Public Release: 

Geoscience converges under pressure

Carnegie Institution for Science

Washington, DC -- The contents of the deep Earth affect the planet as a whole, including life at its surface, but scientists must find unusual ways to "see" it. Only recently have researchers been able to produce the extreme temperatures and pressures found inside our planet to understand how it is forming and evolving. A special online edition of the Proceedings of the National Academy of Sciences (PNAS), released May 21-25, explores the exotic world of high pressures as a window to understand a broad range of problems in Earth and planetary science.

The papers originated from a May 2006 workshop entitled "Synergy of 21st Century High-Pressure Science and Technology," sponsored by the Carnegie/DOE Alliance Center and organized by Carnegie's Geophysical Laboratory scientists Ho-kwang (Dave) Mao and Russell J. Hemley*. As the 2005 Balzan Prizewinners, the duo also discussed the subject at the Balzan Distinguished Lecture on May 16, 2007, at the Institut de Physique du Globe, Paris.

"There is a rich history surrounding certain fundamental questions, such as how materials deep within the Earth rise as plumes, and what happens happened to plates as they push against each other and dive below others to great depths," explained Hemley. "But it's just recently that we've been able both to produce the ultrahigh pressures found in the deep Earth and to harness tools that can measure the changes in matter in this extreme environment."

The articles in this issue of PNAS detail some of the profound alterations of earth and planetary materials under these extreme conditions, as well as new findings in seismology and geodynamics that require these new data for their interpretation. The articles provide insights into the inner workings of the planet, and explain new high-pressure techniques that are moving this research forward apace. "It's a new era for both Earth and planetary sciences," Hemley added.

The special edition of the PNAS features 15 articles on high-pressure geoscience. The subjects include what causes deep earthquakes, as well as how tiny, micro- to nanometer-size minerals can reveal physical and chemical process of the deep Earth. Surprising findings about an elusive zone nearly 1,800 miles below the surface near the planet's core, called the D'' layer, are also described. Additionally, observations in seismology are compared with mineral data from the laboratory and first-principles theory. There are also details of techniques that can potentially be used to study the even higher pressures and temperature of the interiors of giant planets, such as Jupiter.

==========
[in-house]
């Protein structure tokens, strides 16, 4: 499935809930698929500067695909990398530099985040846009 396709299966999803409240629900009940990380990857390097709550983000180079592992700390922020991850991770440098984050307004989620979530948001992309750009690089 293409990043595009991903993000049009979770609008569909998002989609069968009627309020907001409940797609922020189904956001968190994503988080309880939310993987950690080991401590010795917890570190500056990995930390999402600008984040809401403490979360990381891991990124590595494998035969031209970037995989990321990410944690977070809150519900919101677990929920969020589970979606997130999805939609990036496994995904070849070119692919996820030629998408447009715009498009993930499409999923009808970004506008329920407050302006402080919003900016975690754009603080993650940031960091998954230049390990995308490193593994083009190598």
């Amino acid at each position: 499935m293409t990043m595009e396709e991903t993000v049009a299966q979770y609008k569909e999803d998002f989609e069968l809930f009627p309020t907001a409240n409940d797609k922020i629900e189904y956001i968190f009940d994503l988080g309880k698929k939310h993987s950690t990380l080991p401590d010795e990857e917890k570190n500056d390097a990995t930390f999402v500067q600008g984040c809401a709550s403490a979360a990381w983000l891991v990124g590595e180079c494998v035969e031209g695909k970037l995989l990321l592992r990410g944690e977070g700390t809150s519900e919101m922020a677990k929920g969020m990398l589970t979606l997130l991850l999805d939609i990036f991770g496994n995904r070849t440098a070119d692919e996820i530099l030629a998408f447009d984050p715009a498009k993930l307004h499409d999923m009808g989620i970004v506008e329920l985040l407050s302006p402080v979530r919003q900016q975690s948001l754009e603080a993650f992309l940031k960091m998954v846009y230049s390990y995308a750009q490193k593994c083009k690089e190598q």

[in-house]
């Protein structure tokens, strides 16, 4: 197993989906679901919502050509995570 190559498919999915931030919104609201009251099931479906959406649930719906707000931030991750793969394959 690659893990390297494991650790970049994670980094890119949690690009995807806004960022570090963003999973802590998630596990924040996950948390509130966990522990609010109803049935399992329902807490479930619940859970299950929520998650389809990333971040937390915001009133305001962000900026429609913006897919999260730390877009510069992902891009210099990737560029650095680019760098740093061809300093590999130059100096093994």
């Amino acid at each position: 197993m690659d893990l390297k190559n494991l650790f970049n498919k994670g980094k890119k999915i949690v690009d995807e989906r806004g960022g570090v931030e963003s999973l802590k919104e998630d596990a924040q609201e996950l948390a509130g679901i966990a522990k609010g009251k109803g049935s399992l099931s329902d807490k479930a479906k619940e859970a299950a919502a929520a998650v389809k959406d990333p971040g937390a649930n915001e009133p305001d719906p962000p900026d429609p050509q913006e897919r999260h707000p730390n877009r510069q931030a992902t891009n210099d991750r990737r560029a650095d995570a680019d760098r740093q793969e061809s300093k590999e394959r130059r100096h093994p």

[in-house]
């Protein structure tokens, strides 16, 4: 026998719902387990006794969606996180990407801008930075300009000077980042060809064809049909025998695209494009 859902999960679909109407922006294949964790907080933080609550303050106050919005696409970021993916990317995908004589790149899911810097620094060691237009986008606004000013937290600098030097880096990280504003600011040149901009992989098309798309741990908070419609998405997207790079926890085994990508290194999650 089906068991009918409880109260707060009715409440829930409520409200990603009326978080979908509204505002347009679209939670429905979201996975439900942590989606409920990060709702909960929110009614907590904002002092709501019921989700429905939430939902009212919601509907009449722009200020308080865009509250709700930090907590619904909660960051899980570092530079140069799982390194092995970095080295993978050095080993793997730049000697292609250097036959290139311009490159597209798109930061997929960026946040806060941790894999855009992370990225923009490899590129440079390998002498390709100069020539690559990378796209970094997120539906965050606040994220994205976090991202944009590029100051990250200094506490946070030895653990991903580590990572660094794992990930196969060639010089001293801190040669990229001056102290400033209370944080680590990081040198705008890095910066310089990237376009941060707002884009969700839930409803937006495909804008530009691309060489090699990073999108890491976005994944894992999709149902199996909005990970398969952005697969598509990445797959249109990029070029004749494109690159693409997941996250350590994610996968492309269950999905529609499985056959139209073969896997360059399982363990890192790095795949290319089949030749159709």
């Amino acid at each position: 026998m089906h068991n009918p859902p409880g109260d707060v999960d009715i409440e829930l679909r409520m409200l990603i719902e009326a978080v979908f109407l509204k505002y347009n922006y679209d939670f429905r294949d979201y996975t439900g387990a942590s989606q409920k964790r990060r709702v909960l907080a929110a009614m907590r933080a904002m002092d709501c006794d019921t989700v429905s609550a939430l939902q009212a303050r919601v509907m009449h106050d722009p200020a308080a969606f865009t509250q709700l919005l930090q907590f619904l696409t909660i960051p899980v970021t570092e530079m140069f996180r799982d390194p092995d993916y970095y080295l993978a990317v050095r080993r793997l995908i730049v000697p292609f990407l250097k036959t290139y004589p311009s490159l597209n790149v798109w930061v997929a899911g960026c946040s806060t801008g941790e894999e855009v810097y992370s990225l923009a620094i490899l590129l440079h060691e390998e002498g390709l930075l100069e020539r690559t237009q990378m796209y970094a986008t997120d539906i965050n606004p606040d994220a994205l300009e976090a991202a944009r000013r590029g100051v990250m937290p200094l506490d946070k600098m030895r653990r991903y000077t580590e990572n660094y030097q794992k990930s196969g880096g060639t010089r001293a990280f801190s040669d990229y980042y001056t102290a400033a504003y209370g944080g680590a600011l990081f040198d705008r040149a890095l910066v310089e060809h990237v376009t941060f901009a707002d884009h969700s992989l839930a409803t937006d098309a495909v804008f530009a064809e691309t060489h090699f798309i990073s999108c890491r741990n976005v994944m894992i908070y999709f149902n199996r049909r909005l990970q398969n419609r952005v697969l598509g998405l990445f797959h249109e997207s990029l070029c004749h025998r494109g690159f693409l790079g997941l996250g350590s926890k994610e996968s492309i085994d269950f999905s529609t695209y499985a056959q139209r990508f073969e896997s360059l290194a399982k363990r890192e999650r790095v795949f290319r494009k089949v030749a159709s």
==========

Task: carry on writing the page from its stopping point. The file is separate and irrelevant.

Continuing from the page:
Although the special edition focuses on the Earth and planetary sciences, the broad future of high-pressure was reflected in the workshop. The studies are creating new classes of materials, contributing to our understanding of the planets outside our solar system, and revealing how life may have originated.

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*Carnegie's Geophysical Laboratory has been at the forefront of research into the behavior of matter under extreme conditions and in developing new tools for these studies since the early days of the 20th century with the work of Erskine Williamson, the father of mineral physics . Major milestones at the lab include Peter Bell's and Dave Mao's perfection and use of the diamond anvil-cell during the 1970s, which continues as the work-horse of high-pressure experiments today.

"Synergy of 21st Century High-Pressure Science and Technology" was sponsored by the Carnegie/DOE Alliance Center, the Consortium for Materials Properties Research in Earth Sciences, and the High-Pressure Collaborative Access team.

The Carnegie Institution of Washington, a private nonprofit organization, has been a pioneering force in basic scientific research since 1902. It has six research departments: the Geophysical Laboratory and the Department of Terrestrial Magnetism, both located in Washington, D.C.; The Observatories in Pasadena, California, and Chile; the Department of Plant Biology and the Department of Global Ecology in Stanford, California; and the Department of Embryology in Baltimore, Maryland.

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